The Labor Certification Process (PERM)
What is Labor Certification?
"Labor certification" is the most widely used employment-based opportunity for obtaining a green card. Labor certification requires a U.S. employer to prove that there are no minimally qualified U.S. workers for the position. Once the U.S. Department of Labor "certifies" this application, the employer will be able to apply to the U.S. Citizenship and Immigration Services (CIS) for permanent residency (a "green card") for the foreign employee.
Basic Requirements for all Labor Certification Applications
The labor certification application when filed under PERM procedures, several basic requirements must be met:
- Full-time employee. The employer must hire the foreign worker as a full-time employee, not part-time.
- Permanent job. The employer must be offering a permanent position. Temporary or seasonal positions do not qualify for labor certification. (Temporary or seasonal positions may qualify for a temporary work visa. They just don't qualify for permanent labor certification.)
- Reasonable job requirements. The minimum educational and experience requirements that the employer specifies for the position must be those customarily required for the occupation. These requirements cannot be tailored to the background of the employee for whom the application is filed. In addition, the employer must establish that the educational and experience requirements are not "unduly restrictive." Any unusual job requirements must be shown to be a "business necessity."
- Wage must be higher of prevailing wage or actual wage. The employer must pay at least the "prevailing" wage for the occupation in the area of intended employment, which is essentially the average wage that other employers pay for similarly qualified workers. (The prevailing wage can be determined from the Department of Labor wage statistics or from salary surveys that meet certain strict criteria.) In addition, the employer must pay at least the "actual" wage, which is essentially the same wage that this employer pays to its own employees who are similarly qualified.
What is PERM?
PERM is the U.S. Department of Labor's most recent program for permanent labor certification program. It was officially promulgated on December 27, 2004. These are some of the key points of PERM:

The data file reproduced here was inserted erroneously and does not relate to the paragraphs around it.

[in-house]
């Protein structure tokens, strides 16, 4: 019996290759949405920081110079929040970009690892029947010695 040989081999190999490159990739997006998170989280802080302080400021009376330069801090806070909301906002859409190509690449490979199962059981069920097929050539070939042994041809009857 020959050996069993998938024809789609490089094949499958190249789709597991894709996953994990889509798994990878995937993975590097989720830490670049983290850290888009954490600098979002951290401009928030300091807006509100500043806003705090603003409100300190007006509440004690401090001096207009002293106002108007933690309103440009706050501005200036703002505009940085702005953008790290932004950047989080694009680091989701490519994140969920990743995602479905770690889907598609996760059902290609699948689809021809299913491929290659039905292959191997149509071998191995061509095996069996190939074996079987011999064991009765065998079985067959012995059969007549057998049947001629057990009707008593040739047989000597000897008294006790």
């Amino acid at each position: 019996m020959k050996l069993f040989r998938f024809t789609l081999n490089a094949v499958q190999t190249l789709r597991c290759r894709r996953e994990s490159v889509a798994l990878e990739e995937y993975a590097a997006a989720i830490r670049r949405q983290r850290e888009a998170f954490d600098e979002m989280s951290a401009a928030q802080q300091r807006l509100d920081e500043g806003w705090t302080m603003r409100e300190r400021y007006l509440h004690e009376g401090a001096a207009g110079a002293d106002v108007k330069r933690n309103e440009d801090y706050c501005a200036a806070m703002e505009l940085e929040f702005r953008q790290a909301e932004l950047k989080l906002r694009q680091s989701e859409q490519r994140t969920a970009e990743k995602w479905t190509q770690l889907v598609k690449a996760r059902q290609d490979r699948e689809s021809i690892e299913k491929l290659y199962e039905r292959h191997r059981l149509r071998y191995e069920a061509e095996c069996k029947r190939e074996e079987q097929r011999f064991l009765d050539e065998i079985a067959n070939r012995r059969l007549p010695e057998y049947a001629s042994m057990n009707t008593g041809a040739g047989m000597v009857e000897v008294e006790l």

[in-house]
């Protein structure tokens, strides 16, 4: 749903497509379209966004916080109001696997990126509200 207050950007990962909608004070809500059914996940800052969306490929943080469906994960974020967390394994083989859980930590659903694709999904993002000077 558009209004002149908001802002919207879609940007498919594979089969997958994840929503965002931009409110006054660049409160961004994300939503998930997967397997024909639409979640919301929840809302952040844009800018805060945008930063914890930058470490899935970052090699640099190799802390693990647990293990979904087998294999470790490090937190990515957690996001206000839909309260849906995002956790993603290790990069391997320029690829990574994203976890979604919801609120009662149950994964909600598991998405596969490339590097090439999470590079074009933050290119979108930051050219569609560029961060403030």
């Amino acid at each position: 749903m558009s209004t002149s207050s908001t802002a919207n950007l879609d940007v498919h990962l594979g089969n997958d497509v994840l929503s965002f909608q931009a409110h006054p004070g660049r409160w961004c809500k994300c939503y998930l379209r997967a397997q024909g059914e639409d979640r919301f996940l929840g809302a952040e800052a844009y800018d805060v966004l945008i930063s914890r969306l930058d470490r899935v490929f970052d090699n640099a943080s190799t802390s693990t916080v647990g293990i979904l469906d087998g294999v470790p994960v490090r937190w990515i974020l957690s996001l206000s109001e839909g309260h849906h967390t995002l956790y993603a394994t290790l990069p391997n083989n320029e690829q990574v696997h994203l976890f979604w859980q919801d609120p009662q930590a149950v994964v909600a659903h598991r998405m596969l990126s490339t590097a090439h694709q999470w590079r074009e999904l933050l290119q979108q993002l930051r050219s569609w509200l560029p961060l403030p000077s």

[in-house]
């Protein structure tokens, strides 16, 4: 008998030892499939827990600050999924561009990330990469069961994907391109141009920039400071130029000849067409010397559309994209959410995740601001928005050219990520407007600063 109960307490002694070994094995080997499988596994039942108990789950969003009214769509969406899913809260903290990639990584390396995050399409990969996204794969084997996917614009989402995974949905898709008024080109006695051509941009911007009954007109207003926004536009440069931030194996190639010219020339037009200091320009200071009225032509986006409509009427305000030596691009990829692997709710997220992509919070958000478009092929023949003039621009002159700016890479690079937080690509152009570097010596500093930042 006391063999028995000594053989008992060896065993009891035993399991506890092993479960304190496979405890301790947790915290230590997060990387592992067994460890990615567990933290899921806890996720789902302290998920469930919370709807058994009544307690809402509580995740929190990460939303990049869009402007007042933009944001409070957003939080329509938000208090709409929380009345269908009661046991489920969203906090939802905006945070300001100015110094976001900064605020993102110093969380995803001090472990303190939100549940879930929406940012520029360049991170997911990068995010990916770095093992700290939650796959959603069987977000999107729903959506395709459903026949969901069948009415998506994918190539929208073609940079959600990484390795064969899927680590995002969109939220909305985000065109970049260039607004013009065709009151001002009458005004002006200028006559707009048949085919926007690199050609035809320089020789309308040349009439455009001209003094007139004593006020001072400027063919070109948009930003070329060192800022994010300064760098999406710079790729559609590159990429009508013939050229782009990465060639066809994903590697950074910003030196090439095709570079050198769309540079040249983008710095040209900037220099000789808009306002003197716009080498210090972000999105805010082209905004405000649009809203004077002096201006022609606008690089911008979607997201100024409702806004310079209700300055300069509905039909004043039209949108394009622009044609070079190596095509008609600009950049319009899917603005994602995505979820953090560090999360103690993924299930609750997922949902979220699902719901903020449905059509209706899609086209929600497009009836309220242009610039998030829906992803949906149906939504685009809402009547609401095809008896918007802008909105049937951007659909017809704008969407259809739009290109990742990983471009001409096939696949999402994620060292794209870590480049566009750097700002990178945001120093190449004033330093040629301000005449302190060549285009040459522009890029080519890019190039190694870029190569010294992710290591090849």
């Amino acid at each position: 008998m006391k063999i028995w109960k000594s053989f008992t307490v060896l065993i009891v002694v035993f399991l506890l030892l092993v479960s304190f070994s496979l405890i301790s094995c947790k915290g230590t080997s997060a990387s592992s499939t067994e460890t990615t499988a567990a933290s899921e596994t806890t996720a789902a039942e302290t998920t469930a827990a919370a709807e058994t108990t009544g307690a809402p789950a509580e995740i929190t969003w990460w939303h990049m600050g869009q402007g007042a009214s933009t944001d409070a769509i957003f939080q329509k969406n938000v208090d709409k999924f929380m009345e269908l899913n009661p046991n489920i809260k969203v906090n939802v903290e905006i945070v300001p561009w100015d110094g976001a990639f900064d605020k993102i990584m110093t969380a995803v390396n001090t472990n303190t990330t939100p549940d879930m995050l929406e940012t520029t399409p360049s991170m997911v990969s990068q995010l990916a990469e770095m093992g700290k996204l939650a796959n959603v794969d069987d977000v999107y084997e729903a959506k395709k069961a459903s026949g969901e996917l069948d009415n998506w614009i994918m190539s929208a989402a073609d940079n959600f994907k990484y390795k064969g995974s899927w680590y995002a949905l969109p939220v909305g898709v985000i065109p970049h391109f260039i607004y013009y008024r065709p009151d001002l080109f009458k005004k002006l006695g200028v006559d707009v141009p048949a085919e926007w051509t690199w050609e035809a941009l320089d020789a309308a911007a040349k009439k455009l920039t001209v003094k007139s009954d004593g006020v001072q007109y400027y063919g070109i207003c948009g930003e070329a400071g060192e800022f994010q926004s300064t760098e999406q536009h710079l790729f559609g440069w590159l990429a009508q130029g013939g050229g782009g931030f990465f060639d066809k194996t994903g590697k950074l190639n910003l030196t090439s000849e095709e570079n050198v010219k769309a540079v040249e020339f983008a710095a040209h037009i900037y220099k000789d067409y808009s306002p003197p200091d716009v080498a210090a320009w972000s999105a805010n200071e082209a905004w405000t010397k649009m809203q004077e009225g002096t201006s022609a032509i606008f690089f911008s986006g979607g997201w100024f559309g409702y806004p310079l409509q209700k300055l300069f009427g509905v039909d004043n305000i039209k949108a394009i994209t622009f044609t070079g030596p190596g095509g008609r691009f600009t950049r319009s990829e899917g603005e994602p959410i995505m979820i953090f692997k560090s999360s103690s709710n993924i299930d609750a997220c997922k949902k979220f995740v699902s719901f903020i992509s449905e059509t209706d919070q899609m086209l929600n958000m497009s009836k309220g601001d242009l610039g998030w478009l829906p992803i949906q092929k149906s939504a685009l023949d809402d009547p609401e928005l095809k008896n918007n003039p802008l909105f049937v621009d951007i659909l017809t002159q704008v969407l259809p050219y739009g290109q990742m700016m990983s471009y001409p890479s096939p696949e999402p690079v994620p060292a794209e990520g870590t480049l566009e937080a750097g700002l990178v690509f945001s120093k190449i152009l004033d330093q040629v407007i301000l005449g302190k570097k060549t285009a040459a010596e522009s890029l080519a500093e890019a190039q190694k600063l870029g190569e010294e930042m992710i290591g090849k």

- PERM rules must be followed for all labor certification applications filed on or after March 28, 2005.
- The U.S. employer must pay at least 100% (instead of only 95%) of the "prevailing wage," but now four wage levels (instead of only two) will be available.
- PERM labor certifications will be filed electronically (or by mail) directly with the DOL.
- DOL has set the goal for making decisions on the electronically filed PERM applications at 45–60 days (instead of months and years under the RIR or "standard" processes).
How fast is PERM processing?
The answer is twofold. In the official introduction to the PERM regulations, DOL had set the goal for making decisions on the electronically filed PERM applications at 45–60 days. In fact, in the early days of the program, the Department of Labor was certifying applications in 3 to 4 days! Today, however, the process has become much longer. In fact, the Department of Labor is certifying applications in approximately 7 months. It is our experience that straightforward cases, electronically filed cases will continue to be processed within that timeframe. Sites like trackitt.com can assist in obtaining up to the minute processing times.
Completing the Green Card Application Process at USCIS
Once the labor certification application is "certified" (i.e., approved) by the U.S. Department of Labor, the employer files an "Immigrant Petition for an Alien Worker" with the U.S. Citizenship and Immigration Services (USCIS) for the foreign worker. If the employee is currently in the United States, and the visa bulletin is current, the employee can also file an application for permanent residency together with work and travel authorization.
What role Will the Employer Play During this Process?
As the applicant’s employer/sponsor, the only requirement placed upon you is the willingness to leave open an offer of full time employment to the alien applicant. Our firm handles each and every aspect of the entire process. There are, however, certain things attorneys are not allowed to do by law. For example, during the labor certification process, a “recruitment period" of approximately 60 days will take place. This recruitment period can include newspaper ads, radio ads, internet ads, television ads, etc. It is possible, and even likely, that U.S. workers will send their resumes for consideration. All applicants, unless clearly unqualified, must be contacted and interviewed. Attorney’s usually provide employers with forms and letters to send to these individuals to stay in compliance with regulation.
The employer must also provide certain background information from the company. These can include company EIN numbers, prior year tax returns, current number of employees, places of doing business, prior hiring history of individuals in the same or similar position as the alien etc.
During the PERM process, there will also come a time where an online application of approximately 10 pages will need to be filled in and filed with the Department of Labor. This application will be provided to the sponsor in paper form and will require someone in the office, with hiring authority, to register online, fill in the application and submit it, electronically, for processing.
The above description of the PERM process is a brief overview of the employer’s role and the services a law firm can provide a sponsoring organization for labor certification. Our firm will walk the employee and employer through the entire process and offer a transparent and honest handling of your case.